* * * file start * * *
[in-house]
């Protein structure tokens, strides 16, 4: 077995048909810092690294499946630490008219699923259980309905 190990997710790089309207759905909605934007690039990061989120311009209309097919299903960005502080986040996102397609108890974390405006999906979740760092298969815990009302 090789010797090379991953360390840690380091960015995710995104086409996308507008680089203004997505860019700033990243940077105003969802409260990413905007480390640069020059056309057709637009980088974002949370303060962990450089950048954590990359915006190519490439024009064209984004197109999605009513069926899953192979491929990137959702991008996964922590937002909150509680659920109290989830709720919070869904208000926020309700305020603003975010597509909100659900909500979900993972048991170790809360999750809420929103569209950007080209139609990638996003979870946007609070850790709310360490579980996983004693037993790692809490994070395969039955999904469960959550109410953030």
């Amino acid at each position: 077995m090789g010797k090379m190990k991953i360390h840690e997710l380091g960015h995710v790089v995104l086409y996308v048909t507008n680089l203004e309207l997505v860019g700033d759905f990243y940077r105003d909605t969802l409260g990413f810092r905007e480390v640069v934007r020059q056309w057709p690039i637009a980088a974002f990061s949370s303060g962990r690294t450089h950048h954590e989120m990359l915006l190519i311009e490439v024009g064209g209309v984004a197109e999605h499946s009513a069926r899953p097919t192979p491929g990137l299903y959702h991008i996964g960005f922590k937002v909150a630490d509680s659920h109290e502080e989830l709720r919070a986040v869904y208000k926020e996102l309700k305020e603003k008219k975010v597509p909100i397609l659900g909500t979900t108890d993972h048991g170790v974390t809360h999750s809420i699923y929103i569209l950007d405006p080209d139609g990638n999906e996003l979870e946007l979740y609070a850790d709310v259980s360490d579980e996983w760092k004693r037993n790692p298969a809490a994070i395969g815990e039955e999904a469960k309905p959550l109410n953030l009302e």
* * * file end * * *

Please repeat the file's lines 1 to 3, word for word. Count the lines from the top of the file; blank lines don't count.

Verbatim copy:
[in-house]
């Protein structure tokens, strides 16, 4: 077995048909810092690294499946630490008219699923259980309905 190990997710790089309207759905909605934007690039990061989120311009209309097919299903960005502080986040996102397609108890974390405006999906979740760092298969815990009302 090789010797090379991953360390840690380091960015995710995104086409996308507008680089203004997505860019700033990243940077105003969802409260990413905007480390640069020059056309057709637009980088974002949370303060962990450089950048954590990359915006190519490439024009064209984004197109999605009513069926899953192979491929990137959702991008996964922590937002909150509680659920109290989830709720919070869904208000926020309700305020603003975010597509909100659900909500979900993972048991170790809360999750809420929103569209950007080209139609990638996003979870946007609070850790709310360490579980996983004693037993790692809490994070395969039955999904469960959550109410953030």
């Amino acid at each position: 077995m090789g010797k090379m190990k991953i360390h840690e997710l380091g960015h995710v790089v995104l086409y996308v048909t507008n680089l203004e309207l997505v860019g700033d759905f990243y940077r105003d909605t969802l409260g990413f810092r905007e480390v640069v934007r020059q056309w057709p690039i637009a980088a974002f990061s949370s303060g962990r690294t450089h950048h954590e989120m990359l915006l190519i311009e490439v024009g064209g209309v984004a197109e999605h499946s009513a069926r899953p097919t192979p491929g990137l299903y959702h991008i996964g960005f922590k937002v909150a630490d509680s659920h109290e502080e989830l709720r919070a986040v869904y208000k926020e996102l309700k305020e603003k008219k975010v597509p909100i397609l659900g909500t979900t108890d993972h048991g170790v974390t809360h999750s809420i699923y929103i569209l950007d405006p080209d139609g990638n999906e996003l979870e946007l979740y609070a850790d709310v259980s360490d579980e996983w760092k004693r037993n790692p298969a809490a994070i395969g815990e039955e999904a469960k309905p959550l109410n953030l009302e």